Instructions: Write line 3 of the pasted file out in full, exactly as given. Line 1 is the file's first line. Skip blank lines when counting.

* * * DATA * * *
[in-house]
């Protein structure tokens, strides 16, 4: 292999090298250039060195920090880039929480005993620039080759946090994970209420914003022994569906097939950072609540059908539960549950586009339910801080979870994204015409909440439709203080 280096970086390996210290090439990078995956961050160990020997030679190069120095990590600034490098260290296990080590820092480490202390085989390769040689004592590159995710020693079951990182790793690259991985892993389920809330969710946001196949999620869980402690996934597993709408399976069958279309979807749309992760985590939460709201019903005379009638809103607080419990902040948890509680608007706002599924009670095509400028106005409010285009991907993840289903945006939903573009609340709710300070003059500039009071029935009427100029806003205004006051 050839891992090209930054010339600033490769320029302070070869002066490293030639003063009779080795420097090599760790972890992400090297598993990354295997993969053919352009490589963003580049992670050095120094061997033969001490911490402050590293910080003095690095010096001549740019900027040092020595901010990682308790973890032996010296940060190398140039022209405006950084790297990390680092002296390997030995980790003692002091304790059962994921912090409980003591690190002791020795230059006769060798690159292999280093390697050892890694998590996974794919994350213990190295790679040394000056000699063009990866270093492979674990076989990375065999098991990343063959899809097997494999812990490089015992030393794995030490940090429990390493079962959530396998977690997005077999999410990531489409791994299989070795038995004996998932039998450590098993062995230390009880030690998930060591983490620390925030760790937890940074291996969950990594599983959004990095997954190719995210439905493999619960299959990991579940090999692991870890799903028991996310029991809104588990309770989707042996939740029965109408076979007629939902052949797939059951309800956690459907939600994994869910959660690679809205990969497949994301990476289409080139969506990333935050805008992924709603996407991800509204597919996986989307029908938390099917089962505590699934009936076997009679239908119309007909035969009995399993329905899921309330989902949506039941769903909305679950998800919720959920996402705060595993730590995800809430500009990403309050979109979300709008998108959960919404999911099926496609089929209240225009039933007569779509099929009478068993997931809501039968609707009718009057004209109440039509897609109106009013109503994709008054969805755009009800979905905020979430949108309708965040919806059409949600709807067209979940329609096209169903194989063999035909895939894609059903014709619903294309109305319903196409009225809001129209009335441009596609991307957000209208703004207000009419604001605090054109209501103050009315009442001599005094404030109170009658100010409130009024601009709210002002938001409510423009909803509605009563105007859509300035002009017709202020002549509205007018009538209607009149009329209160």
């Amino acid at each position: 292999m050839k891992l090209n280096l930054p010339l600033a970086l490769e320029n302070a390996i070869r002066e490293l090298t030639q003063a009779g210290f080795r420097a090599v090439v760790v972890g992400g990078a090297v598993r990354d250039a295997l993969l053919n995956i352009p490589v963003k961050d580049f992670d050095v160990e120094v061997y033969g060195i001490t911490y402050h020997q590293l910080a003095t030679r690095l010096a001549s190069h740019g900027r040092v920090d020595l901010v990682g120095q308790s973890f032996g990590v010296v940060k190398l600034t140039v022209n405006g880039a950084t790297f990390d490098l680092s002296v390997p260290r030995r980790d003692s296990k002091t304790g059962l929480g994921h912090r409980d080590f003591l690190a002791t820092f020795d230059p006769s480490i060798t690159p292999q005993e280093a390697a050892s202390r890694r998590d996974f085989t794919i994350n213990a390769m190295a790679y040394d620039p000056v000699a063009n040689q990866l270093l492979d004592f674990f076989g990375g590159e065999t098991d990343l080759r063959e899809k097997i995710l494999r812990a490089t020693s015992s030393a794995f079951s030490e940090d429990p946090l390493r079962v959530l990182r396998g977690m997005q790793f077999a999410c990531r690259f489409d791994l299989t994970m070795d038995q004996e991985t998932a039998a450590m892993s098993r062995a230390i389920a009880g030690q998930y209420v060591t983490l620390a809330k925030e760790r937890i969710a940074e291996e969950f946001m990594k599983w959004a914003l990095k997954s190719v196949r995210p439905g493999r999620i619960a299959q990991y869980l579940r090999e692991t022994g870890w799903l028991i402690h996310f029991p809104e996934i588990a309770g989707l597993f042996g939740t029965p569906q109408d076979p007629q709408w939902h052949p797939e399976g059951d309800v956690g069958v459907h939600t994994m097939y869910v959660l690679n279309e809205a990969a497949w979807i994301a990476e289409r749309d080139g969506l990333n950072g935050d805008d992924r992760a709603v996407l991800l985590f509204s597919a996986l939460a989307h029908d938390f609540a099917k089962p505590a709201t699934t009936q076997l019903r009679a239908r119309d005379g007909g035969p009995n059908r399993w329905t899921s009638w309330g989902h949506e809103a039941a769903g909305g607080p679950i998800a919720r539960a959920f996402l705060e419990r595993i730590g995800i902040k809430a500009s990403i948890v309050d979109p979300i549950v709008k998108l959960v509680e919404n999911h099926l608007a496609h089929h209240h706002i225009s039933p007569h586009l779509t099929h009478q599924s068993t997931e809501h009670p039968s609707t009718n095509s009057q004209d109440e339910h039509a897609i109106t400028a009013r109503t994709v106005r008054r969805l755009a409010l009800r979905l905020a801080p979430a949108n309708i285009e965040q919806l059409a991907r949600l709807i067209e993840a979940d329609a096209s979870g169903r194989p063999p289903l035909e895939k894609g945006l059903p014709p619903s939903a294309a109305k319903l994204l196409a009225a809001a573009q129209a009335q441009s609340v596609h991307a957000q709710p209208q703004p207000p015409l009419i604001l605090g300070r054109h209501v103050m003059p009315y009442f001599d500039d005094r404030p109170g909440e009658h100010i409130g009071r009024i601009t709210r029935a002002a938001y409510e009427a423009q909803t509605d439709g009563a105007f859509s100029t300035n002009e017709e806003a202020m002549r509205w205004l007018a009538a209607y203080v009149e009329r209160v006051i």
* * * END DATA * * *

């Amino acid at each position: 292999m050839k891992l090209n280096l930054p010339l600033a970086l490769e320029n302070a390996i070869r002066e490293l090298t030639q003063a009779g210290f080795r420097a090599v090439v760790v972890g992400g990078a090297v598993r990354d250039a295997l993969l053919n995956i352009p490589v963003k961050d580049f992670d050095v160990e120094v061997y033969g060195i001490t911490y402050h020997q590293l910080a003095t030679r690095l010096a001549s190069h740019g900027r040092v920090d020595l901010v990682g120095q308790s973890f032996g990590v010296v940060k190398l600034t140039v022209n405006g880039a950084t790297f990390d490098l680092s002296v390997p260290r030995r980790d003692s296990k002091t304790g059962l929480g994921h912090r409980d080590f003591l690190a002791t820092f020795d230059p006769s480490i060798t690159p292999q005993e280093a390697a050892s202390r890694r998590d996974f085989t794919i994350n213990a390769m190295a790679y040394d620039p000056v000699a063009n040689q990866l270093l492979d004592f674990f076989g990375g590159e065999t098991d990343l080759r063959e899809k097997i995710l494999r812990a490089t020693s015992s030393a794995f079951s030490e940090d429990p946090l390493r079962v959530l990182r396998g977690m997005q790793f077999a999410c990531r690259f489409d791994l299989t994970m070795d038995q004996e991985t998932a039998a450590m892993s098993r062995a230390i389920a009880g030690q998930y209420v060591t983490l620390a809330k925030e760790r937890i969710a940074e291996e969950f946001m990594k599983w959004a914003l990095k997954s190719v196949r995210p439905g493999r999620i619960a299959q990991y869980l579940r090999e692991t022994g870890w799903l028991i402690h996310f029991p809104e996934i588990a309770g989707l597993f042996g939740t029965p569906q109408d076979p007629q709408w939902h052949p797939e399976g059951d309800v956690g069958v459907h939600t994994m097939y869910v959660l690679n279309e809205a990969a497949w979807i994301a990476e289409r749309d080139g969506l990333n950072g935050d805008d992924r992760a709603v996407l991800l985590f509204s597919a996986l939460a989307h029908d938390f609540a099917k089962p505590a709201t699934t009936q076997l019903r009679a239908r119309d005379g007909g035969p009995n059908r399993w329905t899921s009638w309330g989902h949506e809103a039941a769903g909305g607080p679950i998800a919720r539960a959920f996402l705060e419990r595993i730590g995800i902040k809430a500009s990403i948890v309050d979109p979300i549950v709008k998108l959960v509680e919404n999911h099926l608007a496609h089929h209240h706002i225009s039933p007569h586009l779509t099929h009478q599924s068993t997931e809501h009670p039968s609707t009718n095509s009057q004209d109440e339910h039509a897609i109106t400028a009013r109503t994709v106005r008054r969805l755009a409010l009800r979905l905020a801080p979430a949108n309708i285009e965040q919806l059409a991907r949600l709807i067209e993840a979940d329609a096209s979870g169903r194989p063999p289903l035909e895939k894609g945006l059903p014709p619903s939903a294309a109305k319903l994204l196409a009225a809001a573009q129209a009335q441009s609340v596609h991307a957000q709710p209208q703004p207000p015409l009419i604001l605090g300070r054109h209501v103050m003059p009315y009442f001599d500039d005094r404030p109170g909440e009658h100010i409130g009071r009024i601009t709210r029935a002002a938001y409510e009427a423009q909803t509605d439709g009563a105007f859509s100029t300035n002009e017709e806003a202020m002549r509205w205004l007018a009538a209607y203080v009149e009329r209160v006051i």